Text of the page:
Amidst the renditions of 'Ding-Dong, the Witch is Dead' making progress in the mainstream singles chart this last week, the iTunes chart was quietly showcasing the talents of some of the best, yet under-rated performers in Britain. Among them was Sussex-based musician David Ford, whose album 'Charge' was at No. 3 in the singer-writer category. It's an impressive position, and yet he remains a virtual unknown, even within his own genre - a testament to how often the music industry leaves the best talents on the periphery.
'Charge' is Ford's fourth solo offering since leaving the indie-rock outfit Easyworld in 2004. Coming in the wake of a series of EPs that have attacked politicians, the credit crunch, religious fanaticism and corporate greed, it is a gloriously eclectic blend of blues, soul, piano ballads and angry folk-rock. Opening track 'Pour a Little Poison' is upbeat and direct, featuring some dirty harmonica work over Ford's self-mocking verses, claiming he's just "a whiny little English boy singing the blues." 'The Ballad of Miss Lily' is a jangle of snaking guitar riffs and bongo drums over a lyrical morality tale warning gullible men against femme fatales.
Besides the smart lyrics and multiple layers of instrumentation, there are some wonderfully tender moments. 'Moving On' is a gorgeous paen to defeat and rejection, while in a similar vein the achingly sad 'Isn't it Strange?' simply and powerfully voices the slow death of a relationship. 'Philadelphia Boy' is a tribute to Ford's favourite city that manages to avoid being cloying, serving as an unashamedly refreshing tribute to the generosity in much of American culture, while 'Throwaway' is a movingly sympathetic song about a singleton surviving in a world where everyone else seems to have found their match. 'What's Not to Love' should be up there in the pantheon of great love songs, a slow-burning piano ballad that morphs into a heartfelt, string-laden devotional.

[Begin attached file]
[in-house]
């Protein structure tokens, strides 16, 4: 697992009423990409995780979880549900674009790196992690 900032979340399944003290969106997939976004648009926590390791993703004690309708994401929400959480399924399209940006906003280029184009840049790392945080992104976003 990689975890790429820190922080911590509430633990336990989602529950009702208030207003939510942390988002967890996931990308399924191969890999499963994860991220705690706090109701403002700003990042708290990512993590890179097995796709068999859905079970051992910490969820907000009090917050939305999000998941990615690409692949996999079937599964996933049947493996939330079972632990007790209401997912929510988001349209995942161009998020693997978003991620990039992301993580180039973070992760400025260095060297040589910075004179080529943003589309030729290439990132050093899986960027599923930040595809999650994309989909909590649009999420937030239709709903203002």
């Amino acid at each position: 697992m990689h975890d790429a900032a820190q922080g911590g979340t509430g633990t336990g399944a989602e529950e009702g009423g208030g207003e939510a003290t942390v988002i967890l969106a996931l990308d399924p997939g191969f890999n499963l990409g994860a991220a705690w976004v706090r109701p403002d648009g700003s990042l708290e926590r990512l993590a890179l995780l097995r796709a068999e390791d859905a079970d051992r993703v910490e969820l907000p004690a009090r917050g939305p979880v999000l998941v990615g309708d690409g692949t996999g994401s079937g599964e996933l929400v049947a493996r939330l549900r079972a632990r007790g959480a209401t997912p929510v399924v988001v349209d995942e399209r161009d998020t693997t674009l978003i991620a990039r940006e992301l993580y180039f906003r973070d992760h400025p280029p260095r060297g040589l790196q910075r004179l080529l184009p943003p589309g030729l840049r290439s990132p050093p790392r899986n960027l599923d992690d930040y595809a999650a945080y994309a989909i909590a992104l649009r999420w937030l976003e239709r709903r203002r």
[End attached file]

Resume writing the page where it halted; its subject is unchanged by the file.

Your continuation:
Perhaps it's best that Ford is not in the mainstream chart, as it's maybe the ultimate insult to be ousted by Thatcher, even if it's via a protest song. But that's where the final album track excels - 'Every Time' is a howl of defiant anguish at a music industry that prioritises the One Directions of this world over music with genuine substance. Ford's lyrics mix poetry and brevity, managing to be angry, articulate and sassy while sparing the listener any pomposity or posturing. You really believe it when in a voice that sounds like Springsteen if he'd been raised in the Home Counties Ford screams "I choose this motherf**cker and I choose it again!" - proof that not everyone sees appearing on X-Factor as the pinnacle of achievement. The music industry should re-think how it defines talent. Until then, there's David Ford.
'Charge' is out now on iTunes and Amazon.
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